22. Kresge, C.T.; Leonowicz, M.E.; Roth, W.J.; Vartuli, J.C.; Beck, J.S. Ordered mesoporous molecular sieves synthesized by a liquid-crystal template mechanism. Nature 1992, 359, 710. [Google Scholar] [CrossRef]
  23. Selvam, P.; Bhatia, S.K.; Sonwane, C.G. Recent advances in processing and characterization of periodic mesoporous MCM-41 silicate molecular sieves. Ind. Eng. Chem. Res. 2001, 40, 3237–3261. [Google Scholar] [CrossRef]
  24. Corma, A. From microporous to mesoporous molecular sieve materials and their use in catalysis. Chem. Rev. 1997, 97, 2373–2420. [Google Scholar] [CrossRef] [PubMed]
  25. Ciesla, U.; Schüth, F. Ordered mesoporous materials. Microporous Mesoporous Mater. 1999, 27, 131–149. [Google Scholar] [CrossRef]
  26. Rimola, A.; Costa, D.; Sodupe, M.; Lambert, J.F.; Ugliengo, P. Silica surface features and their role in the adsorption of biomolecules: Computational modeling and experiments. Chem. Rev. 2013, 113, 4216–4313. [Google Scholar] [CrossRef]
  27. Pajzderska, A.; Gonzalez, M.A.; Mielcarek, J.; Wąsicki, J. Water behavior in MCM-41 as a function of pore filling and temperature studied by NMR and molecular dynamics simulations. J. Phys. Chem. C 2014, 118, 23701–23710. [Google Scholar] [CrossRef]
  28. Coasne, B.; Galarneau, A.; Di Renzo, F.; Pellenq, R.J. Molecular simulation of nitrogen adsorption in nanoporous silica. Langmuir 2010, 26, 10872–10881. [Google Scholar] [CrossRef]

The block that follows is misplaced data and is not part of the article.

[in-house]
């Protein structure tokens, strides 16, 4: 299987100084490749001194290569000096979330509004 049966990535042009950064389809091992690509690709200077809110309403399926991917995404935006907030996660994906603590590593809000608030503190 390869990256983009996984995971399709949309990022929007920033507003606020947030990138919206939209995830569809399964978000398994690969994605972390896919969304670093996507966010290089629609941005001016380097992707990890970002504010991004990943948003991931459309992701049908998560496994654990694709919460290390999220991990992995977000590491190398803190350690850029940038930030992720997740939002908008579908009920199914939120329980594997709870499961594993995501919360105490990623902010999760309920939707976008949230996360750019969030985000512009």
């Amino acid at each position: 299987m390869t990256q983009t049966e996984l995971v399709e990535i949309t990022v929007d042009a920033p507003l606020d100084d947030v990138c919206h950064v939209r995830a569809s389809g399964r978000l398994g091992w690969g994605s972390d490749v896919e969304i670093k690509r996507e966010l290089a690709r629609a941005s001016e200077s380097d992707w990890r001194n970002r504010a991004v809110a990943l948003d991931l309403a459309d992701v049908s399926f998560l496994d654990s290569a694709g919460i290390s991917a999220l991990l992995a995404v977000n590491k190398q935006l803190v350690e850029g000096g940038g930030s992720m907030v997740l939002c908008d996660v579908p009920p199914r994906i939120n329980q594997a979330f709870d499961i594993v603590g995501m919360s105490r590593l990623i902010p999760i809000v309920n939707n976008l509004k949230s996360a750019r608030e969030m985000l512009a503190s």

29. Chang, S.C.; Chien, S.Y.; Chen, C.L. Analyzing adsorption characteristics of CO2, N2 and H2O in MCM-41 silica by molecular simulation. Appl. Surf. Sci. 2015, 331, 225–233. [Google Scholar] [CrossRef]
  30. Coasne, B.; Galarneau, A.; Pellenq, R.J.M.; di Renzo, F. Adsorption, intrusion and freezing in porous silica: The view from the nanoscale. Chem. Soc. Rev. 2013, 42, 4141–4171. [Google Scholar] [CrossRef]
  31. Coasne, B.; Alba-Simionesco, C.; Audonnet, F.; Dosseh, G.; Gubbins, K.E. Adsorption and structure of benzene on silica surfaces and in nanopores. Langmuir 2009, 25, 10648–10659. [Google Scholar] [CrossRef]
  32. Ravikovitch, P.I.; Domhnaill, S.C.Ó.; Neimark, A.V.; Schueth, F.; Unger, K.K. Capillary hysteresis in nanopores: Theoretical and experimental studies of nitrogen adsorption on MCM-41. Langmuir 1995, 11, 4765–4772. [Google Scholar] [CrossRef]
  33. Maddox, M.W.; Gubbins, K.E. Molecular simulation of fluid adsorption in buckytubes and MCM-41. Int. J. Thermophys. 1994, 15, 1115–1123. [Google Scholar] [CrossRef]
  34. Maddox, M.W.; Olivier, J.P.; Gubbins, K.E. Characterization of MCM-41 using molecular simulation: Heterogeneity effects. Langmuir 1997, 13, 1737–1745. [Google Scholar] [CrossRef]
  35. Koh, C.A.; Montanari, T.; Nooney, R.I.; Tahir, S.F.; Westacott, R.E. Experimental and computer simulation studies of the removal of carbon dioxide from mixtures with methane using AlPO4-5 and MCM-41. Langmuir 1999, 15, 6043–6049. [Google Scholar] [CrossRef]
  36. He, Y.; Seaton, N.A. Heats of adsorption and adsorption heterogeneity for methane, ethane, and carbon dioxide in MCM-41. Langmuir 2006, 22, 1150–1155. [Google Scholar] [CrossRef] [PubMed]
  37. Brodka, A.; Zerda, T.W. Properties of liquid acetone in silica pores: Molecular dynamics simulation. J. Chem. Phys. 1996, 104, 6319–6326. [Google Scholar] [CrossRef]
  38. Pellenq RJ, M.; Levitz, P.E. Capillary condensation in a disordered mesoporous medium: A grand canonical Monte Carlo study. Mol. Phys. 2002, 100, 2059–2077. [Google Scholar] [CrossRef]